There is still lots of time before the ferry needs to be boarded, so I go back to La Paz and watch the preparations for Carnival, which starts on Friday the 12th.  I won't be missing it because it is a national holiday, the same holiday as Mardi Gras in New Orleans, and the Quebec Winter Carnival.  Mazatlan's is supposed to the best, so that is where I will be for Carnival.  I get a kick out of seeing how the booth operators are stealing (or borrowing) power.  Reminds me of my Sheet Metal Worker days when we needed to power a welder and there was no proper breaker or circuit for it. Viva Carnival! hope nobody gets fried except the tacos!

February 10, 2010


Mulege is in Baja California Sur (BCS), or South Baja California.  It is where Mexico's valiant defenders were able to repel the advance of the imperialist Yanqui invaders in 1847, ensuring that Baja remained part of Mexico as opposed to being the California Panhandle.

The Santa Rosalia Mission was founded in 1705, the building dates to 1766. 

The industries are tourism, fishing and taking tourists fishing.

The town is built on lava rocks that slope toward a bay, the streets are narrow and follow the  contours of the rocks.  I have to watch my step walking while rubbernecking as even the sidewalks dip and rise.

A hurricane ripped through here last September.  It made quite a mess of much of the beach front property.  The town itself seems to have escaped.

I am staying over for a day because it is nice here, and it is time for a break.  Lots of Canadians and Usians are wintering here. 

February 09, 2010

Muchos Pesos

One of my many challenges is getting a grip on cost and value.  It is all very well to know that one my Canadian dollars will buy me 12.50 Pesos, but putting it in practice takes practice.  Combien es? results in 80, 100, 400 etc., my little wheels are not able to keep up.  Finally I come up with something that works for me, 100 Pesos is 8 Canuck Bucks.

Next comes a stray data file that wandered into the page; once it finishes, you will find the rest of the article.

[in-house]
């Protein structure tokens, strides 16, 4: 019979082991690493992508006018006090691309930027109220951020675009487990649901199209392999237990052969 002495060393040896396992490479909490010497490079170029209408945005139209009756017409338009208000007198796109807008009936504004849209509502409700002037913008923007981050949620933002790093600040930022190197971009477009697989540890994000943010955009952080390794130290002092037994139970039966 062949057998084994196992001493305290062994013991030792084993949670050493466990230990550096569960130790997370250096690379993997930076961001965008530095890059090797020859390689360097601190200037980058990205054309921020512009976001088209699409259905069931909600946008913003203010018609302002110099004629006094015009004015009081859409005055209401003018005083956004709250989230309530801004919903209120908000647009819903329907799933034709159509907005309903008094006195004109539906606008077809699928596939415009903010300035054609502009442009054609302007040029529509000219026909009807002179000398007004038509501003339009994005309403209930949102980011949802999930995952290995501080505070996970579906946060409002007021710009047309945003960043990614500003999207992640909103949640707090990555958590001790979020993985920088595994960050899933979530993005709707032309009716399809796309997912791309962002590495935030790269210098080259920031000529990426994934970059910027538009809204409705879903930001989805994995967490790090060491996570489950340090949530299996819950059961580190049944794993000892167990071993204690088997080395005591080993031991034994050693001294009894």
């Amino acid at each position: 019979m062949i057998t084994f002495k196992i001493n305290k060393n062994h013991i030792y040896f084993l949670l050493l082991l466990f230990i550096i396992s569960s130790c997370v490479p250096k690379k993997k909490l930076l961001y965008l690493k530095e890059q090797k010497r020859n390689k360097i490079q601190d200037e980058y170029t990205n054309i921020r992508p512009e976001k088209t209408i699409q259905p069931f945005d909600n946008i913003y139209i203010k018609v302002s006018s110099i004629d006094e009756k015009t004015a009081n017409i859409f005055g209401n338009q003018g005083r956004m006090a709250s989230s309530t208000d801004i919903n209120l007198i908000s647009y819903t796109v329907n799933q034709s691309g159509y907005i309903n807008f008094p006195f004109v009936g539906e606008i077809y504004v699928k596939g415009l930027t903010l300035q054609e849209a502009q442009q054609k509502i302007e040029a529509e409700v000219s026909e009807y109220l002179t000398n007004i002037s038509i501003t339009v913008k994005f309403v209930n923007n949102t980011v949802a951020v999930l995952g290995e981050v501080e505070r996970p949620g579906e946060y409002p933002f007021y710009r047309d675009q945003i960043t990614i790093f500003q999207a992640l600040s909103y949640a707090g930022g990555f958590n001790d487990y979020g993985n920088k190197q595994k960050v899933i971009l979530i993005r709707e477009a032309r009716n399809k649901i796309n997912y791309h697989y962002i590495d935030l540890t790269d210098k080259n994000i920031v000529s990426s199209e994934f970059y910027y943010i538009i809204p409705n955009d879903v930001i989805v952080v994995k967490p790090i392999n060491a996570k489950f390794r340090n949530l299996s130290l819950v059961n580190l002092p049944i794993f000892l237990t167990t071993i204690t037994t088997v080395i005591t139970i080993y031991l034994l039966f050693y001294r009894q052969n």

What you see below is the Mexican equivalent of a McDonalds Value meal (59 Pesos, you do the math).  An excellent illustration of the difference between cost and value.

February 08, 2010


BC is Baja California, Mexico's western most state, just like it's northern cousin, British Columbia, or BC.

One of the reasons I went this way is that I was hoping to get away from the depressing sameness of urban North America.  In Ensenada I encountered a large shopping area with the usual big box stores, it could have been South Edmonton Common.  However that proved to be the exception that proved the rule.  I was not disappointed in finding something different.
The towns are interesting.

Apparently everyone takes a pretty light hearted view of building codes and standards.  (click on the next picture if you are electrically literate)

The only pavement is highway one, the town roads are sand.  Houses and buildings are painted bright vibrant colours and are typically surrounded by a high cement or stone wall with iron gates, or as near they can get using found materials.